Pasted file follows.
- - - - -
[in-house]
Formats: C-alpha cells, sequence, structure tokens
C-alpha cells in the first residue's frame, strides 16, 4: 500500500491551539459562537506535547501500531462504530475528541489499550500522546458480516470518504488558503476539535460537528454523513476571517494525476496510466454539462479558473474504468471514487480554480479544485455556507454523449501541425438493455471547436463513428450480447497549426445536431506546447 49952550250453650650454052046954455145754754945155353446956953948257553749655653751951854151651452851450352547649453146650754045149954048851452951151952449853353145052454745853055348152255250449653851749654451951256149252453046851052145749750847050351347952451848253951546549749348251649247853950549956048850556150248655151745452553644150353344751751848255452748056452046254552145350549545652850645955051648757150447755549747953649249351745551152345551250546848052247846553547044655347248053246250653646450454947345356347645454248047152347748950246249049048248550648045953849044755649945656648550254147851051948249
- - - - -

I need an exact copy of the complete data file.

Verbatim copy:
[in-house]
Formats: C-alpha cells, sequence, structure tokens
C-alpha cells in the first residue's frame, strides 16, 4: 500500500491551539459562537506535547501500531462504530475528541489499550500522546458480516470518504488558503476539535460537528454523513476571517494525476496510466454539462479558473474504468471514487480554480479544485455556507454523449501541425438493455471547436463513428450480447497549426445536431506546447 49952550250453650650454052046954455145754754945155353446956953948257553749655653751951854151651452851450352547649453146650754045149954048851452951151952449853353145052454745853055348152255250449653851749654451951256149252453046851052145749750847050351347952451848253951546549749348251649247853950549956048850556150248655151745452553644150353344751751848255452748056452046254552145350549545652850645955051648757150447755549747953649249351745551152345551250546848052247846553547044655347248053246250653646450454947345356347645454248047152347748950246249049048248550648045953849044755649945656648550254147851051948249